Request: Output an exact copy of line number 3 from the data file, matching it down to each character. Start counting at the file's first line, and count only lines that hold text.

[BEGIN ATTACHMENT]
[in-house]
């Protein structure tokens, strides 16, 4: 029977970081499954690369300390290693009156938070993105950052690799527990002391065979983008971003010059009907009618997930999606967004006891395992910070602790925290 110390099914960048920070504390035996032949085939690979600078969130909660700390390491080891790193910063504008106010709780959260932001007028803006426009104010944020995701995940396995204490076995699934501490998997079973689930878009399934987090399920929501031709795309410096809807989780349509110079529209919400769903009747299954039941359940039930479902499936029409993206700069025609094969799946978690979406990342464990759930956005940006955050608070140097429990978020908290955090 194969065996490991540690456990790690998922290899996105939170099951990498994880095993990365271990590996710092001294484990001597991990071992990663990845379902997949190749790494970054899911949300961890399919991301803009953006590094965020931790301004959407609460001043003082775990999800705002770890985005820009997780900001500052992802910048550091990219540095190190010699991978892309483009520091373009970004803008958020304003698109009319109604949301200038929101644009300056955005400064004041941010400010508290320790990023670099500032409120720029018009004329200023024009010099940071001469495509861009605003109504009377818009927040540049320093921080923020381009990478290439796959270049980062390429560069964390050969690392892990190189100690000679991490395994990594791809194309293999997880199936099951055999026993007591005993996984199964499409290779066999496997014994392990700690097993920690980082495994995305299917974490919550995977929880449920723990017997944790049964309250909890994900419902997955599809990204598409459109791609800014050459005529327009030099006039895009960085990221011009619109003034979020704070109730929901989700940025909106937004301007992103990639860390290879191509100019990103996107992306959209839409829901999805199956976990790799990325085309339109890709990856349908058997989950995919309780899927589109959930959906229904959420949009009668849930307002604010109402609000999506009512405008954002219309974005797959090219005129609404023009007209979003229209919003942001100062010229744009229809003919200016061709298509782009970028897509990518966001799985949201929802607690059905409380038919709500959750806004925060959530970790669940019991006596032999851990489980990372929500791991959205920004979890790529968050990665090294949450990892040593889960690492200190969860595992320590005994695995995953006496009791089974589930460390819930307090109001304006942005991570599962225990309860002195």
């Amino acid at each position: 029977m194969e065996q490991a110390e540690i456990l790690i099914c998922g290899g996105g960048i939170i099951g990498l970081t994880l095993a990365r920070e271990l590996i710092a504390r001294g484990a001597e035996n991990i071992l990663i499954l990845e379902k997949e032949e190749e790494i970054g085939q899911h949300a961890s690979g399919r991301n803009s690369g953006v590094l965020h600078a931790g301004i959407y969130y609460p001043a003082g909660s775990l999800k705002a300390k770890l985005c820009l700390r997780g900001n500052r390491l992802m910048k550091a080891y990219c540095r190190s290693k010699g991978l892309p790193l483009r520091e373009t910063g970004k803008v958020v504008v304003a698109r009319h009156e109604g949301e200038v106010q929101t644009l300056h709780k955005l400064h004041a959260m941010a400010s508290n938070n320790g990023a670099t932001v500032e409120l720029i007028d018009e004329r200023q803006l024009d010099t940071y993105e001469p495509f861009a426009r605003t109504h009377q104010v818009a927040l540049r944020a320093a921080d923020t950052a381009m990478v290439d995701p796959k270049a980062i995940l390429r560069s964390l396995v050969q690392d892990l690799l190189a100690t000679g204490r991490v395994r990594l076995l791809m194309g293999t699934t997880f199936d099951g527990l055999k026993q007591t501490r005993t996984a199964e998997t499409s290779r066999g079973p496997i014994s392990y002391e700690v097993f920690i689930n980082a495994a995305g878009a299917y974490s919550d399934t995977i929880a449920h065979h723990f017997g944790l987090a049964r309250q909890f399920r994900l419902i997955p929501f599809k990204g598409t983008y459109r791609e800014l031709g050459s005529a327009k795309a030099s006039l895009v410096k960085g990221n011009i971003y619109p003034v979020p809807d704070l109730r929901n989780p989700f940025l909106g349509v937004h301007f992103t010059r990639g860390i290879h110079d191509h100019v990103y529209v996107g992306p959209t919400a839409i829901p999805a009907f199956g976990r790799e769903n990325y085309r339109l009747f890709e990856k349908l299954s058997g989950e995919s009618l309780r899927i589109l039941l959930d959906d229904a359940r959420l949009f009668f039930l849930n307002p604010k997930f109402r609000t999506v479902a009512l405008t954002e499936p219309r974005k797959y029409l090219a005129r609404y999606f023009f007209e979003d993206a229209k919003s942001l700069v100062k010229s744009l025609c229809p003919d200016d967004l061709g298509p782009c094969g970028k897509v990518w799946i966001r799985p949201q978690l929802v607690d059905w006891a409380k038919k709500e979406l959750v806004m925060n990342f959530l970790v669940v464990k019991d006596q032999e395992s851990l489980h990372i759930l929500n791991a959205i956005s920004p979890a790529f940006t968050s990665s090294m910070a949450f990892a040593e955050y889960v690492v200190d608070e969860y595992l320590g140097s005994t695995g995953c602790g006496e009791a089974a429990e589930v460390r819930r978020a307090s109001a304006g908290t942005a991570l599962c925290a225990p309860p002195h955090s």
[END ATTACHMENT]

């Amino acid at each position: 029977m194969e065996q490991a110390e540690i456990l790690i099914c998922g290899g996105g960048i939170i099951g990498l970081t994880l095993a990365r920070e271990l590996i710092a504390r001294g484990a001597e035996n991990i071992l990663i499954l990845e379902k997949e032949e190749e790494i970054g085939q899911h949300a961890s690979g399919r991301n803009s690369g953006v590094l965020h600078a931790g301004i959407y969130y609460p001043a003082g909660s775990l999800k705002a300390k770890l985005c820009l700390r997780g900001n500052r390491l992802m910048k550091a080891y990219c540095r190190s290693k010699g991978l892309p790193l483009r520091e373009t910063g970004k803008v958020v504008v304003a698109r009319h009156e109604g949301e200038v106010q929101t644009l300056h709780k955005l400064h004041a959260m941010a400010s508290n938070n320790g990023a670099t932001v500032e409120l720029i007028d018009e004329r200023q803006l024009d010099t940071y993105e001469p495509f861009a426009r605003t109504h009377q104010v818009a927040l540049r944020a320093a921080d923020t950052a381009m990478v290439d995701p796959k270049a980062i995940l390429r560069s964390l396995v050969q690392d892990l690799l190189a100690t000679g204490r991490v395994r990594l076995l791809m194309g293999t699934t997880f199936d099951g527990l055999k026993q007591t501490r005993t996984a199964e998997t499409s290779r066999g079973p496997i014994s392990y002391e700690v097993f920690i689930n980082a495994a995305g878009a299917y974490s919550d399934t995977i929880a449920h065979h723990f017997g944790l987090a049964r309250q909890f399920r994900l419902i997955p929501f599809k990204g598409t983008y459109r791609e800014l031709g050459s005529a327009k795309a030099s006039l895009v410096k960085g990221n011009i971003y619109p003034v979020p809807d704070l109730r929901n989780p989700f940025l909106g349509v937004h301007f992103t010059r990639g860390i290879h110079d191509h100019v990103y529209v996107g992306p959209t919400a839409i829901p999805a009907f199956g976990r790799e769903n990325y085309r339109l009747f890709e990856k349908l299954s058997g989950e995919s009618l309780r899927i589109l039941l959930d959906d229904a359940r959420l949009f009668f039930l849930n307002p604010k997930f109402r609000t999506v479902a009512l405008t954002e499936p219309r974005k797959y029409l090219a005129r609404y999606f023009f007209e979003d993206a229209k919003s942001l700069v100062k010229s744009l025609c229809p003919d200016d967004l061709g298509p782009c094969g970028k897509v990518w799946i966001r799985p949201q978690l929802v607690d059905w006891a409380k038919k709500e979406l959750v806004m925060n990342f959530l970790v669940v464990k019991d006596q032999e395992s851990l489980h990372i759930l929500n791991a959205i956005s920004p979890a790529f940006t968050s990665s090294m910070a949450f990892a040593e955050y889960v690492v200190d608070e969860y595992l320590g140097s005994t695995g995953c602790g006496e009791a089974a429990e589930v460390r819930r978020a307090s109001a304006g908290t942005a991570l599962c925290a225990p309860p002195h955090s």